Neighbour to the already certified, zero carbon (code 6) Larch House, Lime House was cheaper to build than the Larch House, as it has smaller windows, reducing the cost and eliminating the need for external summer shading blinds. Its simple, compact shape in the style of a traditional Welsh cottage minimises the surface area from which it can lose heat, as well as the amount of insulation required.
In the Lime House, we were able to install the first UK-produced, triple-glazed, certified Passivhaus windows, which we developed with Wood Knowledge Wales and Bill Robertson, using Welsh wood for the insulated window frames. All of the windows and the front door use Welsh larch timber, thermally modified in Anglesey; most of the timber for the doors, wall panels, floor slabs and roof elements is from Welsh forests; most of the insulation is made in Wales, and the roof tiles come from a factory only two miles away. The staircase, the stonework and even the solar panels have all been made in Wales.
The closed-panel timber frame system was developed in close collaboration with Holbrook Timber Frame using Welsh timber, adapting framing techniques from German Passivhaus dwellings for use with faster-growing, softer Welsh timber. The panels are filled with Welsh-produced insulation in the factory, then clad on site with two further coats of insulation: a thick layer of natural loose-fill wood fibre on the inside, and the same depth of rigid wood fibre board on the outside, rendered with a thin coat lime render.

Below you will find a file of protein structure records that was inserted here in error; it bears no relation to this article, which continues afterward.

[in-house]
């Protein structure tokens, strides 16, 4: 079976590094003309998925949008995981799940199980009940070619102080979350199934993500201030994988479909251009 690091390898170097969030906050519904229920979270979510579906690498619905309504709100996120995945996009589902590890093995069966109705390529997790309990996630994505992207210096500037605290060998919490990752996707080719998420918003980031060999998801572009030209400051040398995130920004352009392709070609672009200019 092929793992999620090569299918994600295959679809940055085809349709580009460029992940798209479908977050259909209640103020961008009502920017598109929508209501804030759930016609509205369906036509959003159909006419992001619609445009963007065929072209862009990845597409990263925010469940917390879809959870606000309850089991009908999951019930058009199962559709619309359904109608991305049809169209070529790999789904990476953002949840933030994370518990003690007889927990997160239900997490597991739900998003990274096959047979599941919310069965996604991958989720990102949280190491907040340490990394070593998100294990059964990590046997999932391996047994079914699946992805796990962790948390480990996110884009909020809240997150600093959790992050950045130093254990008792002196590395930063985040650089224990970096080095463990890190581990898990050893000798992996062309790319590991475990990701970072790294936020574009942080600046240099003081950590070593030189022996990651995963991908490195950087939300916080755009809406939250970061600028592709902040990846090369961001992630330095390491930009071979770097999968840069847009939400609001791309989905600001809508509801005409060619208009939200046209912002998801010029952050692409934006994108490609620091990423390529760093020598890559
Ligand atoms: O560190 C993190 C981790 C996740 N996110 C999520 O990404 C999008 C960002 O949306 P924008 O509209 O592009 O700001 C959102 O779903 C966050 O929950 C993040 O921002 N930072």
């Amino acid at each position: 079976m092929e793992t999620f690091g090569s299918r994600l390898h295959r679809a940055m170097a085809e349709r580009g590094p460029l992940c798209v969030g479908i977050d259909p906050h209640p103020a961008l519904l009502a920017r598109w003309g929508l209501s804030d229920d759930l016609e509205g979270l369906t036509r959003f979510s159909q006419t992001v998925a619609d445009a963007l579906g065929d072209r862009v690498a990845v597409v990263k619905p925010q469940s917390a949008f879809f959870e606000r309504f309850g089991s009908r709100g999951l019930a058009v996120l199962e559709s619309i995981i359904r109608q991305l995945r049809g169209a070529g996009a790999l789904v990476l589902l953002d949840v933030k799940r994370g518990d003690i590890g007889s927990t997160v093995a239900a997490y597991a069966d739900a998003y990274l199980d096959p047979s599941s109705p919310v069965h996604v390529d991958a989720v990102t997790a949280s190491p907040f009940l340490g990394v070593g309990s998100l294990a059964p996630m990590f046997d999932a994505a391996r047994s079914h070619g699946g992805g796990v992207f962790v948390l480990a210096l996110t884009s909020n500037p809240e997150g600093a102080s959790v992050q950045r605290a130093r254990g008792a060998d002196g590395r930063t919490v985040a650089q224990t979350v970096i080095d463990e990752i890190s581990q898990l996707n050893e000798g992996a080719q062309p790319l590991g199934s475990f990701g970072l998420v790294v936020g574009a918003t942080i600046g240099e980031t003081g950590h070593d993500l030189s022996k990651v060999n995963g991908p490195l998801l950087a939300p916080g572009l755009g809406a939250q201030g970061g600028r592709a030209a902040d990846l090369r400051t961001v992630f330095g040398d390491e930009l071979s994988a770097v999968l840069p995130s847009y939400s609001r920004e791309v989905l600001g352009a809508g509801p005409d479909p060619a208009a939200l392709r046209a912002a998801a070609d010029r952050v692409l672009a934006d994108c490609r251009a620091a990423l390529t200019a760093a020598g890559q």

Both houses are currently being carefully monitored with funding from the Technology Strategy Board (TSB) with tenants moving in after the initial research phase. The monitoring will provide independent analysis of both the technical performance of the building and the level of satisfaction of the occupants and will provide an independent assessment of how closely performance matches our design intent.
Passfield Drive and Grove Road, funded by the Technology Strategy Board as part of the Retrofit for the Future programme, demonstrate how improved thermal comfort, reduced energy bills and lower CO2 emissions are possible for millions of people in existing houses, including social housing. Both buildings in London use external thermal insulation, Passivhaus triple glazing and excellent draught proofing. They are robust demonstration buildings where specific heat energy requirements have been reduced dramatically by super-insulation to create very comfortable, healthy indoor environments that are warm in winter, cool in summer, and have plentiful high quality indoor fresh air all year round. At Grove Road, both of the elderly occupants had extremely serious and terminal lung conditions. The retrofit of their home immediately resulted in reports from the occupants of significant health improvements, showing how Passivhaus techniques not only vastly improve energy performance and thermal comfort, but also can contribute to a healthy living environment.